SEASIDE — Providence Seaside Hospital aims to save businesses and their employees time and money with its new occupational medicine unit.

            Nurse practitioner Tim Lord and medical assistant Staci Card speak passionately about helping their patients get back on their feet and back to work.

            “We want to be partners with business to keep workers healthy,” Lord said.

            Seaside Providence recognized the need for an occupational medicine clinic here, Lord said. It is its own specialty

            “A lot of people don’t understand that,” he said. “So a lot of worker-related injuries go to the emergency department, go to the immediate care clinic or go to their own provider, yet there is a real skill set and specialization in getting informed and working closely with third party insurers. SAIF being biggest one.”

            SAIF Corporation is Oregon’s state-chartered workers compensation insurance company.

            The clinic, which opened in February, offers a broad range of services for employers and employees. Its hours are 8 a.m.-4:30 p.m. Monday through Friday. Call 503-717-7800 for more information.

            Employers who require drug screens can send job applicants to the Seaside clinic for certified testing. Employees injured on the job can be treated there as well.

           

CDL Physicals

            In addition, the clinic conducts physicals for truck drivers and bus drivers. That’s becoming more important, Lord said.

            By 2014 the federal government will require special certification to do Department of Transportation physicals required for commercial drivers licenses. CDLs are required for big-rig truck drivers, school bus drivers and other types of vehicles.

            “A trucker who’s had a heart attack, heart catheterization or open heart bypass begs the question ‘are they safe to drive these big rigs?’” Lord asked. “There’s been some subjectiveness to this, so in 2014, that’s going to be standardized.”

            The increasing prevalence of diabetes also raises concern, Lord said.

           

Pre-placement Exams

            Pre-placement exams allow employers to learn if potential employees are physically able to do the job they’ve applied for. This includes jobs requiring heavy lifting, climbing on ladders and other jobs where there is a risk of injury.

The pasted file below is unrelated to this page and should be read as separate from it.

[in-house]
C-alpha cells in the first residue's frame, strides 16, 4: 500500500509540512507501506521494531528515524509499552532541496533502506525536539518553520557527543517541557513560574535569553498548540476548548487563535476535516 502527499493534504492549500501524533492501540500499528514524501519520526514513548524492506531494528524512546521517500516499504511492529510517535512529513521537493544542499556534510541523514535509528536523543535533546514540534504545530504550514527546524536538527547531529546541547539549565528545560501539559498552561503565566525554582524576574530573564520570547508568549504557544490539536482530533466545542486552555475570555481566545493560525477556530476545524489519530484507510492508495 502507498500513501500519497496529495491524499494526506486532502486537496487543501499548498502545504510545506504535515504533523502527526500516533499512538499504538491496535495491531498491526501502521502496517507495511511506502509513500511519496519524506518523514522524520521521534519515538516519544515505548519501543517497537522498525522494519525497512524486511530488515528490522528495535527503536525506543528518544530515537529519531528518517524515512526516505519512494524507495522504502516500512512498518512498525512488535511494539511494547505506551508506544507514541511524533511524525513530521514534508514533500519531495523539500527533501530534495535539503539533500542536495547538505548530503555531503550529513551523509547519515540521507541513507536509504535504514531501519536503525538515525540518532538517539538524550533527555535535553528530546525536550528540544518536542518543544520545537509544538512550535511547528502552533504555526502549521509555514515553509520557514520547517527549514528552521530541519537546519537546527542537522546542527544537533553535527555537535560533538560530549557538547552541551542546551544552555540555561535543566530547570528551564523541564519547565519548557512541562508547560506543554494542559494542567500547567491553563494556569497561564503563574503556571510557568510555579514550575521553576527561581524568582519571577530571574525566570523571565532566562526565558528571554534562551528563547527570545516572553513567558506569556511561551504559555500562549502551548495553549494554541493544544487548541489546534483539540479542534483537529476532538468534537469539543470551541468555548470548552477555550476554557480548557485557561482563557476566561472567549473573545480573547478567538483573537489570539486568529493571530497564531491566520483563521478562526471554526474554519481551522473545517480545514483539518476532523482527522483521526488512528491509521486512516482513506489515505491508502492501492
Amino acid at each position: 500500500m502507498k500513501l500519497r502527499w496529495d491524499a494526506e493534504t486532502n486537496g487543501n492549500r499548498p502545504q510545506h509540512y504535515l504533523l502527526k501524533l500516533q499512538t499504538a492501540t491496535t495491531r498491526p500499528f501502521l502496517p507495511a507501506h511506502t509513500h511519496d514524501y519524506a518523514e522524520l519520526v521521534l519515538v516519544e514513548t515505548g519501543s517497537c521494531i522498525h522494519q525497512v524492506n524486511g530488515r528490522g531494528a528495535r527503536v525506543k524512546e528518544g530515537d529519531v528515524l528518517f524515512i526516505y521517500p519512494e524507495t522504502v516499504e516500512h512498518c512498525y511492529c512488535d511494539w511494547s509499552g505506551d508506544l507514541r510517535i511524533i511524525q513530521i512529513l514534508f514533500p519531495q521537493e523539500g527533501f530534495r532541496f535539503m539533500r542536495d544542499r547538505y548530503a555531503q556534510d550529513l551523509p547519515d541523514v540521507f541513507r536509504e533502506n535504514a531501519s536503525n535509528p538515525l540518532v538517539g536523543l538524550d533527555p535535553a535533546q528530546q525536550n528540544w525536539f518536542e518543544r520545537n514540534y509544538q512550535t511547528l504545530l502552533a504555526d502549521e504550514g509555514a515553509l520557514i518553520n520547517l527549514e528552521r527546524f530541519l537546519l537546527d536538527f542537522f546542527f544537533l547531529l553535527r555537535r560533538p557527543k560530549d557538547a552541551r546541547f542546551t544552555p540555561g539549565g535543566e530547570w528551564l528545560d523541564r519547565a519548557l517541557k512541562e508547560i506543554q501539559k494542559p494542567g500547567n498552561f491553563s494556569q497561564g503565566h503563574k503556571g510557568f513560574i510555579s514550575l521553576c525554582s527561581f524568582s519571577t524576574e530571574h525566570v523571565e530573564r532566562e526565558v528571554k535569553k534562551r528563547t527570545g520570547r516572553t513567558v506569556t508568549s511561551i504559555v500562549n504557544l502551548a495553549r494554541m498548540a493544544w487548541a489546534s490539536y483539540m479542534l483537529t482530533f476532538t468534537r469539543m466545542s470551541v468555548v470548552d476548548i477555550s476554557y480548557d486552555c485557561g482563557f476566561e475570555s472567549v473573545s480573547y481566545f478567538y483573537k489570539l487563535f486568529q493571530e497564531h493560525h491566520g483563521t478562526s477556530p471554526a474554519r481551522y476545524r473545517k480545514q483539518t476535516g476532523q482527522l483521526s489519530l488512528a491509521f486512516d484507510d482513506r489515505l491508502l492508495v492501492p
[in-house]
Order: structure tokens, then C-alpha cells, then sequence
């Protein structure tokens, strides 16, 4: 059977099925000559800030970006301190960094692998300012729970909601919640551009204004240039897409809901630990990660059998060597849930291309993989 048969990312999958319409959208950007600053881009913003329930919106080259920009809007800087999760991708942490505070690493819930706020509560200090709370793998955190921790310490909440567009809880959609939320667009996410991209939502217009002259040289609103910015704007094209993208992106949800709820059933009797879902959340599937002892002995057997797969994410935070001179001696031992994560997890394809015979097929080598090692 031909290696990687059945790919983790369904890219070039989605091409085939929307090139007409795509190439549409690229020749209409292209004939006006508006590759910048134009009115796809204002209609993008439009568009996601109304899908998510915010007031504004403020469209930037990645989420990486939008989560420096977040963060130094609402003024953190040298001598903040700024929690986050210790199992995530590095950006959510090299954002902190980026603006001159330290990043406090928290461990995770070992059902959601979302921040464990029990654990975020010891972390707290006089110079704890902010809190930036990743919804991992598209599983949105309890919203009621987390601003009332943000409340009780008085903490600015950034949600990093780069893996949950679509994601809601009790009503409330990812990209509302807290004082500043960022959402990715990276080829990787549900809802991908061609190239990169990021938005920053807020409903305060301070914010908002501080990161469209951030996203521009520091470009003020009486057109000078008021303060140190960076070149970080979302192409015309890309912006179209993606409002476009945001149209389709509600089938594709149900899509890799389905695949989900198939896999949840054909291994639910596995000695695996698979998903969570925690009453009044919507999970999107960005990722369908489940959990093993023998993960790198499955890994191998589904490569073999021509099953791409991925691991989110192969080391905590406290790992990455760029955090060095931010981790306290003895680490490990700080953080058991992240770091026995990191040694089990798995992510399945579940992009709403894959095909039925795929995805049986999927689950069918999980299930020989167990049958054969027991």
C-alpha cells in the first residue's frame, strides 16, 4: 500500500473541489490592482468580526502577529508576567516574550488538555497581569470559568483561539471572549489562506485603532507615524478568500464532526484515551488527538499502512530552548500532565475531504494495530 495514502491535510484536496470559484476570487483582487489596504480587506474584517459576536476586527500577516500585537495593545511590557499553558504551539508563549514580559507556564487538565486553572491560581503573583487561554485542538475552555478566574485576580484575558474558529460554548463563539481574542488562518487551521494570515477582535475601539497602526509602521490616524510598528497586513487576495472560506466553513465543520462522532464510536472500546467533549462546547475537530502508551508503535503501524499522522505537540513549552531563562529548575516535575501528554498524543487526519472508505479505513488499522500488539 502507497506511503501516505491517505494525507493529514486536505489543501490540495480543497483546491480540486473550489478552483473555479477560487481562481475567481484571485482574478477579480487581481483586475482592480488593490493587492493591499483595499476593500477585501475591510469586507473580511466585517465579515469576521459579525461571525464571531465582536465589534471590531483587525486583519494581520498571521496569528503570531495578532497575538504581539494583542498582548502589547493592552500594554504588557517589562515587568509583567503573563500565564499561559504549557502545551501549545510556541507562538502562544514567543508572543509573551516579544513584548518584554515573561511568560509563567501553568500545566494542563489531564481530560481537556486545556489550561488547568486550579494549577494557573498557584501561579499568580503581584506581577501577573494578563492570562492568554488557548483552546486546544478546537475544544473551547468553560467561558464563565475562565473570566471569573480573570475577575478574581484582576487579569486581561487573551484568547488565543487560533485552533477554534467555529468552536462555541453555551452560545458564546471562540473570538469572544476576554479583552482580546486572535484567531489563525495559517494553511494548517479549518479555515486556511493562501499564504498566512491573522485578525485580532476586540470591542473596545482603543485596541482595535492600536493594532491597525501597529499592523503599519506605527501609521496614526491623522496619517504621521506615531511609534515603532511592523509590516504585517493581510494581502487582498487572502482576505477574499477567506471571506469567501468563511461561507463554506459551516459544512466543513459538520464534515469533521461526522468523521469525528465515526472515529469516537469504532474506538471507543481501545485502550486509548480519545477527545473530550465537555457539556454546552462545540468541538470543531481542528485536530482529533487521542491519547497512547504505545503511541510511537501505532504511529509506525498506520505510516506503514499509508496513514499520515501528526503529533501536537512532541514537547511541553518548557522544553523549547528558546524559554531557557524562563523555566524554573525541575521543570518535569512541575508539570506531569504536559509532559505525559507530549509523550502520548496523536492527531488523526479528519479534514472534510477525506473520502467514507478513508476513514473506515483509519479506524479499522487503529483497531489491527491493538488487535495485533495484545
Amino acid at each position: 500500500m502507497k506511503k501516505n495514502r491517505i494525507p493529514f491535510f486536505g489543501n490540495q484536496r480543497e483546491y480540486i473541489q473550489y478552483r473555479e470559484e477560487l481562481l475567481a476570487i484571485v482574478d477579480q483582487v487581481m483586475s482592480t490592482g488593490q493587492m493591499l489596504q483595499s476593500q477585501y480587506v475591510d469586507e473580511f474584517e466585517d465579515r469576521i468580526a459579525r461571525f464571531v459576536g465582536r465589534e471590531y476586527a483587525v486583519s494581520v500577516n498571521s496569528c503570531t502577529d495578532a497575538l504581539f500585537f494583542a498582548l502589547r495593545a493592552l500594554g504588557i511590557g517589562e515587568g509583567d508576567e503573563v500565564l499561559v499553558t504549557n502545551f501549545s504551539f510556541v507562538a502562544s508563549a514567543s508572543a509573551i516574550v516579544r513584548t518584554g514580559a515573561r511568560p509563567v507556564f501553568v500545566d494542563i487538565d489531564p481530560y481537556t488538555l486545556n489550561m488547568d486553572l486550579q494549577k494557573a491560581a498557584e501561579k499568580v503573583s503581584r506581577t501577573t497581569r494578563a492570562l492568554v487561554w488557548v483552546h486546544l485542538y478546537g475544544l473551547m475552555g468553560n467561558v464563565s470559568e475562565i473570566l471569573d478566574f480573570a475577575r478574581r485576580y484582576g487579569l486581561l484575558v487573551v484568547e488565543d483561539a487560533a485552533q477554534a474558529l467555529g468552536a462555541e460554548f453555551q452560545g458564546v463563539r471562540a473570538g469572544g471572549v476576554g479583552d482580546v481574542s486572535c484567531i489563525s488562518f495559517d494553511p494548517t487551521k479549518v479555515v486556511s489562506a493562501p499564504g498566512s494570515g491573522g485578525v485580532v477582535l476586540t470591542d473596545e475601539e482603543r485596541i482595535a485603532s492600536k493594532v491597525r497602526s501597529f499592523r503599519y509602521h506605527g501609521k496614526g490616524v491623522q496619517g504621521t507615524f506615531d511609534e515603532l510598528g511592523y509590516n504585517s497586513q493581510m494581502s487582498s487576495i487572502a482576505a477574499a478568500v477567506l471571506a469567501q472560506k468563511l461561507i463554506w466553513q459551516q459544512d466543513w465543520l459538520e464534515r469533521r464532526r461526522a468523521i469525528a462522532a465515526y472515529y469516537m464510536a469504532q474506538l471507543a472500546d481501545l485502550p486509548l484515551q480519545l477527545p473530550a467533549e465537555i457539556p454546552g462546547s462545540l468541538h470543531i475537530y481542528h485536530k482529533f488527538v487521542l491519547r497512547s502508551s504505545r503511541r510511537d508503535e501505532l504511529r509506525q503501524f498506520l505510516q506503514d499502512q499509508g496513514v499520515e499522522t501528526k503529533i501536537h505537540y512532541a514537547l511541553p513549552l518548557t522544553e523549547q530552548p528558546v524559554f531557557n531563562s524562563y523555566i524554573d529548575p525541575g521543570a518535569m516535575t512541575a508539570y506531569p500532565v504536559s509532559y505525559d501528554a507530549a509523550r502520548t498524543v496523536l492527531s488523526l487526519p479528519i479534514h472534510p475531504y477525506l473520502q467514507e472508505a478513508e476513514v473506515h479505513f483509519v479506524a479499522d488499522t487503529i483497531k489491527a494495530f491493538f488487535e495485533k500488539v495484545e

Worker health, Employer Rates

            For workers hurt on the job, Card said the goal is to get them healthy and back to work as quickly as possible. Missed workdays cost employers, employees and insurance companies, she said.

            Having the services available close to home means workers don’t have to travel out of town for treatment. Some patients have to go as far as Portland, Lord said. That costs them even more money.

            Getting workers healthy and back to work soon after an injury is good for the employer’s insurance rates, Lord said.

            “When they miss greater than three days, they’re claimed as disabled and it goes into a different type of category involving the insurer’s rates,” he said, “so we want our businesses to know that our goal is closely paired with their goal, and that is to get their worker back and keep those rates down.”

           

Worker Monitoring

            The clinic can also perform tuberculosis testing and provide immunizations.

            And in an area thick with lodgings, exposure to blood-borne pathogens raises concerns for cleaning staff, Card said.

            It’s primarily maids cleaning rooms getting stuck with insulin needles in trashcans, she said.

            The clinic also offers hearing and respiratory testing.

            Lord said yearly assessment of respiratory capacity is important for workers exposed to smoke and fumes. Firefighters and workers who go into the sewers are among those who are vulnerable and should be monitored. It’s common in bigger cities, he said.

            “To be honest, were not quite sure yet who’s doing all this, and in fact if anyone is doing all this. So that’s going be part of the growth part of all this, to bring in a specialization that’s pretty common in the city.”

           

Change in Thinking

            Lord hopes to change attitudes about treating workplace injuries.

            While stressing that any serious injury should be treated in the emergency department, he says the Occupational Medicine Clinic treats many injuries at a significant savings.

            “To go to the Emergency Department is just under a thousand dollars to walk through the door,” he said. “We can do that so much more cheaper for simple lacerations here.”